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melberti 02-04-2013 12:58 PM

Needle extensions?
 
Hi, I'm pretty new to knitting but have no lack of ambition! I want to knit a blanket for my queen size bed but don't have any idea how to manage several hundred stitches in a row. I am dreaming up ways to make do but wonder if there is some accessory or tool for this purpose?

Any suggestions are appreciated :-)

salmonmac 02-04-2013 01:44 PM

Hi and welcome! Circular needles are probably the best tool for this many stitches. You don't have to knit a tube when you use them, you can knit back and forth on circulars too. If you find that it's still too many stitches for even the longest circular, you might work the blanket in two sections and seam later.

suzeeq 02-04-2013 02:37 PM

You can use a long circular, either 40, 47 or 60", though I think the 60" might be too long. You can fit 2-3 times the stitches on a circ so a 40" would be able to get at least 80" of stitches on it.

melberti 02-04-2013 04:11 PM

Thanks!
 
Thank you both. I hadn't considered a circular needle for something flat. I used one to make a circular scarf recently and found it challenging to deal with the curl in the joiner piece. I hope the "spring" eases up a little with use.

Thanks for the fast replies!

GrumpyGramma 02-04-2013 04:42 PM

By "the joiner piece" do you mean the cable between the tips? If it looks white in a fixed circular, it probably won't get better on its own. You can dip it, not the needles or the place they're attached, in hot water and let it hang and that will help but it will recoil no matter what you do. If you really do end up doing a queen size blanket all in one piece, you might want to consider looking at other needles. I think I'd do 3 sections and seam them to avoid a seam right down the middle.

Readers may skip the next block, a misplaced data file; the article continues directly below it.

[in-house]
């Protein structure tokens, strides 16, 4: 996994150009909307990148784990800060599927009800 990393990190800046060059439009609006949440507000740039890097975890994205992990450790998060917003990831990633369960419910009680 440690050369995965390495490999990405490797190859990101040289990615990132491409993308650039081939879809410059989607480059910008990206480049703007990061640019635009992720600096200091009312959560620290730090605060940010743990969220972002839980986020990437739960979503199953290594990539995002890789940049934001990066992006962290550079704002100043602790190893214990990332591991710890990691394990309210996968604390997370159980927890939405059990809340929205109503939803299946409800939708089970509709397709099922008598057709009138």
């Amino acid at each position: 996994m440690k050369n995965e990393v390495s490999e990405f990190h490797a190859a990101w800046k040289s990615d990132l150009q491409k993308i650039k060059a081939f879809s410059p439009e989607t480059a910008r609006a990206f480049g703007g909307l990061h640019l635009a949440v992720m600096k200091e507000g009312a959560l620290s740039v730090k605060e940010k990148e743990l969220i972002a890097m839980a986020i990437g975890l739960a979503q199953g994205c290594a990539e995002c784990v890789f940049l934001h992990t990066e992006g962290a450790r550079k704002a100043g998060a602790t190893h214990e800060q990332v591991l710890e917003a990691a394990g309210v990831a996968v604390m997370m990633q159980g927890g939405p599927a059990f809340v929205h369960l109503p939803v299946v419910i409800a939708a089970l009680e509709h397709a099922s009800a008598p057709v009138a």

suzeeq 02-04-2013 04:51 PM

Yep, most cords tend to curl up, but you can give them a hot water dip and hold straight while they cool. A couple times plus the weight of what you're knitting will help take the curl out of them pretty well. Then don't store them coiled up or you'll have to do it every time you use them.

melberti 02-04-2013 06:25 PM

Quote:

Originally Posted by GrumpyGramma (Post 1369149)
By "the joiner piece" do you mean the cable between the tips? If it looks white in a fixed circular, it probably won't get better on its own. You can dip it, not the needles or the place they're attached, in hot water and let it hang and that will help but it will recoil no matter what you do.

Yes, that's what I was talking about. Good to know they can be dipped, thank you!


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